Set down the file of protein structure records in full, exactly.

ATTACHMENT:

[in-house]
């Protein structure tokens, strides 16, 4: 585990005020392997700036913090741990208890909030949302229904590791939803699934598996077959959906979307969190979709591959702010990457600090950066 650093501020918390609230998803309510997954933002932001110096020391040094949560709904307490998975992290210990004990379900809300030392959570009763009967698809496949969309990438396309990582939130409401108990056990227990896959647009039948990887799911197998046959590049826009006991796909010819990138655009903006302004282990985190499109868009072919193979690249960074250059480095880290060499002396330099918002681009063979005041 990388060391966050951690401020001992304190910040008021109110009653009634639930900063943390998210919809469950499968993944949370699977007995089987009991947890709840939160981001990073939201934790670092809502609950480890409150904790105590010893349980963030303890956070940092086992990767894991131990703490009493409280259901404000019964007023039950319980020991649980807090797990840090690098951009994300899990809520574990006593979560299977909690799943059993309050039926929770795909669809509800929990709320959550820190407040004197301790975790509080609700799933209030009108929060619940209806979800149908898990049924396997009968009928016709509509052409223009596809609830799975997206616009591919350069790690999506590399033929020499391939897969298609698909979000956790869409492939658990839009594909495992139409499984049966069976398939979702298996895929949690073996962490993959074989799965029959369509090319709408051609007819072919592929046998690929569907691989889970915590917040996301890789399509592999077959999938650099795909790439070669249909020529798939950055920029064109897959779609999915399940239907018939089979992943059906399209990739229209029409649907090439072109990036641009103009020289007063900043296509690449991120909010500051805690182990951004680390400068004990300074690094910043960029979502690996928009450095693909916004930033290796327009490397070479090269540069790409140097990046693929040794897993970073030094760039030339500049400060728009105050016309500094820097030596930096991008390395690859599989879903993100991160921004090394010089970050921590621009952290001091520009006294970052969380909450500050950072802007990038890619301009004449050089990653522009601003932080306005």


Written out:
[in-house]
């Protein structure tokens, strides 16, 4: 585990005020392997700036913090741990208890909030949302229904590791939803699934598996077959959906979307969190979709591959702010990457600090950066 650093501020918390609230998803309510997954933002932001110096020391040094949560709904307490998975992290210990004990379900809300030392959570009763009967698809496949969309990438396309990582939130409401108990056990227990896959647009039948990887799911197998046959590049826009006991796909010819990138655009903006302004282990985190499109868009072919193979690249960074250059480095880290060499002396330099918002681009063979005041 990388060391966050951690401020001992304190910040008021109110009653009634639930900063943390998210919809469950499968993944949370699977007995089987009991947890709840939160981001990073939201934790670092809502609950480890409150904790105590010893349980963030303890956070940092086992990767894991131990703490009493409280259901404000019964007023039950319980020991649980807090797990840090690098951009994300899990809520574990006593979560299977909690799943059993309050039926929770795909669809509800929990709320959550820190407040004197301790975790509080609700799933209030009108929060619940209806979800149908898990049924396997009968009928016709509509052409223009596809609830799975997206616009591919350069790690999506590399033929020499391939897969298609698909979000956790869409492939658990839009594909495992139409499984049966069976398939979702298996895929949690073996962490993959074989799965029959369509090319709408051609007819072919592929046998690929569907691989889970915590917040996301890789399509592999077959999938650099795909790439070669249909020529798939950055920029064109897959779609999915399940239907018939089979992943059906399209990739229209029409649907090439072109990036641009103009020289007063900043296509690449991120909010500051805690182990951004680390400068004990300074690094910043960029979502690996928009450095693909916004930033290796327009490397070479090269540069790409140097990046693929040794897993970073030094760039030339500049400060728009105050016309500094820097030596930096991008390395690859599989879903993100991160921004090394010089970050921590621009952290001091520009006294970052969380909450500050950072802007990038890619301009004449050089990653522009601003932080306005």